The CDC recognizes January as National Birth Defects Awareness Month. Some causes of birth defects are genetics, infection, radiation, or drug exposure, or there might be no known reason. This article will look at the effect of substances on babies in utero. Any substances the mother uses will pass through the woman’s bloodstream through the umbilical cord to the baby, causing potential problems for the fetus. Consider the health problems substances can have on the adult body. Then imagine the relatively tiny size of the baby and how the effects multiply in a child under 10 pounds.


Alcohol use during pregnancy can cause miscarriage, stillbirth, and other disabilities. There is no known safe amount of alcohol use while trying to get and during pregnancy. All types of alcohol are equally harmful, including all wines and beer. Drinking any alcohol amount at any time during pregnancy can cause a range of lifelong physical, behavioral, and intellectual disabilities for the child. These disabilities are known as fetal alcohol spectrum disorders (FASDs). FASDs have a wide range of effects depending on how much alcohol the mother consumed and when during the pregnancy she drank.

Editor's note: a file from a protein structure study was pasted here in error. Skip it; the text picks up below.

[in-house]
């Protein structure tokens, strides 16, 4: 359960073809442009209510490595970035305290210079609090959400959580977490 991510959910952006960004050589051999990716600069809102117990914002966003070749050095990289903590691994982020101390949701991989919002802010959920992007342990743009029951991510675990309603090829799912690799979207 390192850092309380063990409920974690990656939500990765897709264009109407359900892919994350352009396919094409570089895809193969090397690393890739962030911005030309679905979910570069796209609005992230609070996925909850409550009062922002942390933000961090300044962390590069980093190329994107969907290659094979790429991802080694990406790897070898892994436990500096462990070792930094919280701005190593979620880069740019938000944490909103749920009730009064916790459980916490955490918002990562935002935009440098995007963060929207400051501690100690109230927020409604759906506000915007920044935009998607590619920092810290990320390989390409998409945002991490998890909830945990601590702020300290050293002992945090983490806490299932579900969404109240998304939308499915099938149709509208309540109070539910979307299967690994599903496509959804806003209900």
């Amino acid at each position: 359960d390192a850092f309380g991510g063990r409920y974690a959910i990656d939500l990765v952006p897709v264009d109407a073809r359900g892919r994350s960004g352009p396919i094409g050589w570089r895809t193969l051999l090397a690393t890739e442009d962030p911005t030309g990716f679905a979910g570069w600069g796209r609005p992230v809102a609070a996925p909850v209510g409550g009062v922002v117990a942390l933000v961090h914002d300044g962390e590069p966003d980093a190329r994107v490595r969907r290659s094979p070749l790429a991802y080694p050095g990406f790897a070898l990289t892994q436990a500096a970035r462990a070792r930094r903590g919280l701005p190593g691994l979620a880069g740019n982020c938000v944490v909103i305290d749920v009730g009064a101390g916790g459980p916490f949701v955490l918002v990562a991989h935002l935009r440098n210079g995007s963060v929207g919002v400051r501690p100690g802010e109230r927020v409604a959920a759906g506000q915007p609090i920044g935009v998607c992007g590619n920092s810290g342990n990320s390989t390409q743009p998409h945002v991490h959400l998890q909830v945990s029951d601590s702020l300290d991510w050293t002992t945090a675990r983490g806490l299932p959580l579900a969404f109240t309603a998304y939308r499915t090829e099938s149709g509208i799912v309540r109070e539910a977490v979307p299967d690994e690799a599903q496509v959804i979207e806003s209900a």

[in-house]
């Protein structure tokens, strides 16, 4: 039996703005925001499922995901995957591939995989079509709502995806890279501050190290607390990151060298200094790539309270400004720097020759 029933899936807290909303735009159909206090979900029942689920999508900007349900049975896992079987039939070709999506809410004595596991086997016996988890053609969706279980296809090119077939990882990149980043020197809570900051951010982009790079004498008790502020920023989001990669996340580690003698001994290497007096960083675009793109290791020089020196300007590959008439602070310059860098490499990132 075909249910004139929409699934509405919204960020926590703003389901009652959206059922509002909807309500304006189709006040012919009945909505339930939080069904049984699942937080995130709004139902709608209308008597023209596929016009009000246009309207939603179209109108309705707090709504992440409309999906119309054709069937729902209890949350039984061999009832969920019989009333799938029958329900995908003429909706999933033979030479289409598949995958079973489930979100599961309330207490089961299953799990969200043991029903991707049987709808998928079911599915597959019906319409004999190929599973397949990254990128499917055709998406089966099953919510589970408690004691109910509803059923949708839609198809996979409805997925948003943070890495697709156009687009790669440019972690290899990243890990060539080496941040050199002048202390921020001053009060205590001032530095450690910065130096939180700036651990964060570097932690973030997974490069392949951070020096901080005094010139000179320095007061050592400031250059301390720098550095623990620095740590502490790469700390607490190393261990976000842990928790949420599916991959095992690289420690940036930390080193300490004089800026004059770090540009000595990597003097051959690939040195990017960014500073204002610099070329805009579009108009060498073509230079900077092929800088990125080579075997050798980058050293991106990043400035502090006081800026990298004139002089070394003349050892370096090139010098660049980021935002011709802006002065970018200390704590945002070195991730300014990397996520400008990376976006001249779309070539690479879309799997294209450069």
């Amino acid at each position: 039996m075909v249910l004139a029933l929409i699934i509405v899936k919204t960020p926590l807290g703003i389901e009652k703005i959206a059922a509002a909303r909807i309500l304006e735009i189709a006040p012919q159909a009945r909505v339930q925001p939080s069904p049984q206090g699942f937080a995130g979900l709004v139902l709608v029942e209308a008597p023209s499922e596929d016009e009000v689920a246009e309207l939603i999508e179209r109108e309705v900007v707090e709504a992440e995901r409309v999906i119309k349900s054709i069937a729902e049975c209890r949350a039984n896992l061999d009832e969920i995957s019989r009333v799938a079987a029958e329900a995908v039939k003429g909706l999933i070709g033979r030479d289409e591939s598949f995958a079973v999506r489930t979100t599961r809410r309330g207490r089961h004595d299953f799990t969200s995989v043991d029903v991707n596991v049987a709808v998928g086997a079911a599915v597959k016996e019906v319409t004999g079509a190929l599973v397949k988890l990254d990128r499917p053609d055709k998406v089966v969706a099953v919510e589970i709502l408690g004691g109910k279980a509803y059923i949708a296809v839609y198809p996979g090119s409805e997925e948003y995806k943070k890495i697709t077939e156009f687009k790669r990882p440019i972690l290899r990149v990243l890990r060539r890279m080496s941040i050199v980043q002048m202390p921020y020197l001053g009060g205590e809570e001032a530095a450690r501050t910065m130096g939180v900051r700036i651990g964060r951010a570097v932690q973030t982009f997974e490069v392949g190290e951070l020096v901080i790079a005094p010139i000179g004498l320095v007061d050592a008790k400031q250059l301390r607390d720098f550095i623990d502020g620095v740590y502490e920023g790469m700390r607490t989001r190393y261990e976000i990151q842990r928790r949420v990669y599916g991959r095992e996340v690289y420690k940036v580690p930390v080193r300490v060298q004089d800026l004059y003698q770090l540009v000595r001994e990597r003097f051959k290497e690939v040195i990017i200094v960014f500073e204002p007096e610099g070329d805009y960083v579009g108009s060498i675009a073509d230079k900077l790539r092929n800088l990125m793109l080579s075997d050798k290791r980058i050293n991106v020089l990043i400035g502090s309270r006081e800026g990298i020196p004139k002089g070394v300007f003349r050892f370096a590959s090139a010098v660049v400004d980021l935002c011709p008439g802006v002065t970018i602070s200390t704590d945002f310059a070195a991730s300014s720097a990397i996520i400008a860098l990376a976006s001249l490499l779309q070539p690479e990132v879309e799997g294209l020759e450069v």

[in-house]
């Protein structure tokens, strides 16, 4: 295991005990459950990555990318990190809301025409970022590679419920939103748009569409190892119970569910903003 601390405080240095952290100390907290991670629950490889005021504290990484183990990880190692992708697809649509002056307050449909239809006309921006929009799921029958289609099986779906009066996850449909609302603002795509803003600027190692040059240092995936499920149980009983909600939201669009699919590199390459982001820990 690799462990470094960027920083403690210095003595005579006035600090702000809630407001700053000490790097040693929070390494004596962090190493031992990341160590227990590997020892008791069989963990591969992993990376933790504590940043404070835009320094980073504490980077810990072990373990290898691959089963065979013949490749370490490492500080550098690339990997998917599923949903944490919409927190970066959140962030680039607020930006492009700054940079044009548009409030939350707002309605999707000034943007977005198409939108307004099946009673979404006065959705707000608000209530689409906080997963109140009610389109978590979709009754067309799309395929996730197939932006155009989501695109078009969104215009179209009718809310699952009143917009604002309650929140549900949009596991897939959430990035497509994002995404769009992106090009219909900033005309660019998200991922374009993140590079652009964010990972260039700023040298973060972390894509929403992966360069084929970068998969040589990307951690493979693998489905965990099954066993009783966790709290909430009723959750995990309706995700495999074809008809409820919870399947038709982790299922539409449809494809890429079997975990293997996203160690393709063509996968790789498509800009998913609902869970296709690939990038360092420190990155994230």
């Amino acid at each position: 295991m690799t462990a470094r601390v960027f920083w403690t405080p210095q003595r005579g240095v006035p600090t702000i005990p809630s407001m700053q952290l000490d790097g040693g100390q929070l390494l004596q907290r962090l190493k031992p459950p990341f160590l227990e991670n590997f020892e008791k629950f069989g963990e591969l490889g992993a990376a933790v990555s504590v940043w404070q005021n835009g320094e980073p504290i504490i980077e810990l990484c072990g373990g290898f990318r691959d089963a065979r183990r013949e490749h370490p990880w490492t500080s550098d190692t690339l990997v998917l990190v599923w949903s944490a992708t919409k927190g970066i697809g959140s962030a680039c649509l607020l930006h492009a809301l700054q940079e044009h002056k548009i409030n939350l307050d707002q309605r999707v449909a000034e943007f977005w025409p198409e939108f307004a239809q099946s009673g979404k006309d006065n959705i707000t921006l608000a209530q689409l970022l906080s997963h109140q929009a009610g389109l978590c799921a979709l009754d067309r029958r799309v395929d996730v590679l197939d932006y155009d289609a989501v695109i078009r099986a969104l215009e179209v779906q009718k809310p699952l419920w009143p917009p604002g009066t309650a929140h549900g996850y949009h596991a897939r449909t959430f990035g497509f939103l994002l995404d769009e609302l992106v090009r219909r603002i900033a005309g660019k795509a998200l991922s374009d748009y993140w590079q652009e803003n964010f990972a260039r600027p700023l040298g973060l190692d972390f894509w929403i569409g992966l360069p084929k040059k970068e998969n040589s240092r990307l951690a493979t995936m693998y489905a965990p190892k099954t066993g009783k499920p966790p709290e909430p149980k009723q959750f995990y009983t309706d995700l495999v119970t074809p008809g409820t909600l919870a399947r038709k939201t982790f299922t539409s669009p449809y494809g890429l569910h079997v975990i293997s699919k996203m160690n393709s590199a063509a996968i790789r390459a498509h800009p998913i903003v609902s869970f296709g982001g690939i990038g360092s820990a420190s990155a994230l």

The dangers of smoking cigarettes during pregnancy include preterm birth, small size, birth defects including cleft lip or cleft palate, and infant death. For a woman who is already pregnant, quitting as early as possible can still help protect against some health problems for the baby. 


Marijuana use during pregnancy may be linked to lower birth weight in infants. There is no known safe level of marijuana use during pregnancy. Women who are pregnant or considering becoming pregnant should not use marijuana, even in states where marijuana is legal. The research is complicated because many pregnant women who used marijuana also used alcohol and/or cigarettes during pregnancy. Determining what potential problems were marijuana-related has been difficult.


Opioid use disorders during pregnancy have been linked with preterm birthstillbirthmaternal mortality, and neonatal abstinence syndrome (NAS). NAS is a group of withdrawal symptoms that most commonly occurs in newborns after exposure to opioids during pregnancy. 

For more information on how substance use can complicate pregnancy, contact Sieda Behavioral Health and Treatment Services Prevention staff at 641-683-6747.